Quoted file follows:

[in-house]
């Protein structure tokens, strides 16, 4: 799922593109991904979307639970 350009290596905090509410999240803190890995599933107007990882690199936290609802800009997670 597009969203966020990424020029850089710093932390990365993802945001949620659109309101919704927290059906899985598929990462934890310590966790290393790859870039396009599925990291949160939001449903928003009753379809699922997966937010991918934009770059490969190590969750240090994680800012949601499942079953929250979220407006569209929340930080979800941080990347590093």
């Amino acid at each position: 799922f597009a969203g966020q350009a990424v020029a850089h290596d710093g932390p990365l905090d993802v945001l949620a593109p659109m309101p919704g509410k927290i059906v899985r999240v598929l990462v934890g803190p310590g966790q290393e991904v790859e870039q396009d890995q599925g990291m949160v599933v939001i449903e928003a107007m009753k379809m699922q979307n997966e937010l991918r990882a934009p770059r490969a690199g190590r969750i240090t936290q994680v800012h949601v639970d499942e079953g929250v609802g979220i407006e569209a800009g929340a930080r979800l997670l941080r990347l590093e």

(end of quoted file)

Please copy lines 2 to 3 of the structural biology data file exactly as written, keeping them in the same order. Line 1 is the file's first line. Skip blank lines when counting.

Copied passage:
């Protein structure tokens, strides 16, 4: 799922593109991904979307639970 350009290596905090509410999240803190890995599933107007990882690199936290609802800009997670 597009969203966020990424020029850089710093932390990365993802945001949620659109309101919704927290059906899985598929990462934890310590966790290393790859870039396009599925990291949160939001449903928003009753379809699922997966937010991918934009770059490969190590969750240090994680800012949601499942079953929250979220407006569209929340930080979800941080990347590093």
């Amino acid at each position: 799922f597009a969203g966020q350009a990424v020029a850089h290596d710093g932390p990365l905090d993802v945001l949620a593109p659109m309101p919704g509410k927290i059906v899985r999240v598929l990462v934890g803190p310590g966790q290393e991904v790859e870039q396009d890995q599925g990291m949160v599933v939001i449903e928003a107007m009753k379809m699922q979307n997966e937010l991918r990882a934009p770059r490969a690199g190590r969750i240090t936290q994680v800012h949601v639970d499942e079953g929250v609802g979220i407006e569209a800009g929340a930080r979800l997670l941080r990347l590093e």